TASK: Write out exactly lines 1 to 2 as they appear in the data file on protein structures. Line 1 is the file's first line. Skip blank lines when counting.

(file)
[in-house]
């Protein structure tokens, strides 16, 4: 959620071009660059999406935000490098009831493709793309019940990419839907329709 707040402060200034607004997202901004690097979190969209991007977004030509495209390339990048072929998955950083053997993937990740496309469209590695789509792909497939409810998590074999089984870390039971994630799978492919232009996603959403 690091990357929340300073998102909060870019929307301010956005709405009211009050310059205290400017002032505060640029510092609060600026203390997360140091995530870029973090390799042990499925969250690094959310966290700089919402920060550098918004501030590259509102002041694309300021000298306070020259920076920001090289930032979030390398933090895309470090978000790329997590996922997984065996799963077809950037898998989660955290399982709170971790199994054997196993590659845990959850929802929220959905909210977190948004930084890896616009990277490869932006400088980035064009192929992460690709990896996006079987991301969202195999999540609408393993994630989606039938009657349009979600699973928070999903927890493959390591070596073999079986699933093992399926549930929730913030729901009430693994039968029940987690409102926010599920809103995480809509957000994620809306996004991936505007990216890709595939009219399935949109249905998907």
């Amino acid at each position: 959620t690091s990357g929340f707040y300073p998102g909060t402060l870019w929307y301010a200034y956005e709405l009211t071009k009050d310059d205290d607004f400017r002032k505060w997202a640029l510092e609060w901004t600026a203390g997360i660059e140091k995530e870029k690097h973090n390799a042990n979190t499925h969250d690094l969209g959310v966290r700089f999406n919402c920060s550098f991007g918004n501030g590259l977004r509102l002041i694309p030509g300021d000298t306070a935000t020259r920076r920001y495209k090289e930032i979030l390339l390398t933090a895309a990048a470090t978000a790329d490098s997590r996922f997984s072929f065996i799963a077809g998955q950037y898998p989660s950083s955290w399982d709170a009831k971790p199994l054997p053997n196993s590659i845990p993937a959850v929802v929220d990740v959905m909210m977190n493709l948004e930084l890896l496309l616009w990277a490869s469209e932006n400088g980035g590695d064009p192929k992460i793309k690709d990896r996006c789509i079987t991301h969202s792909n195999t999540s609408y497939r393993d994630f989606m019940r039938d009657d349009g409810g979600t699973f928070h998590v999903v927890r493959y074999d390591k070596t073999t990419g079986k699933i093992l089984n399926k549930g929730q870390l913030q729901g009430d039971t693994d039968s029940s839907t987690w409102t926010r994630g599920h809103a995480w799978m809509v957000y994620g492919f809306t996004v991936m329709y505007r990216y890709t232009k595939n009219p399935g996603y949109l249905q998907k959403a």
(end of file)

[in-house]
């Protein structure tokens, strides 16, 4: 959620071009660059999406935000490098009831493709793309019940990419839907329709 707040402060200034607004997202901004690097979190969209991007977004030509495209390339990048072929998955950083053997993937990740496309469209590695789509792909497939409810998590074999089984870390039971994630799978492919232009996603959403 690091990357929340300073998102909060870019929307301010956005709405009211009050310059205290400017002032505060640029510092609060600026203390997360140091995530870029973090390799042990499925969250690094959310966290700089919402920060550098918004501030590259509102002041694309300021000298306070020259920076920001090289930032979030390398933090895309470090978000790329997590996922997984065996799963077809950037898998989660955290399982709170971790199994054997196993590659845990959850929802929220959905909210977190948004930084890896616009990277490869932006400088980035064009192929992460690709990896996006079987991301969202195999999540609408393993994630989606039938009657349009979600699973928070999903927890493959390591070596073999079986699933093992399926549930929730913030729901009430693994039968029940987690409102926010599920809103995480809509957000994620809306996004991936505007990216890709595939009219399935949109249905998907």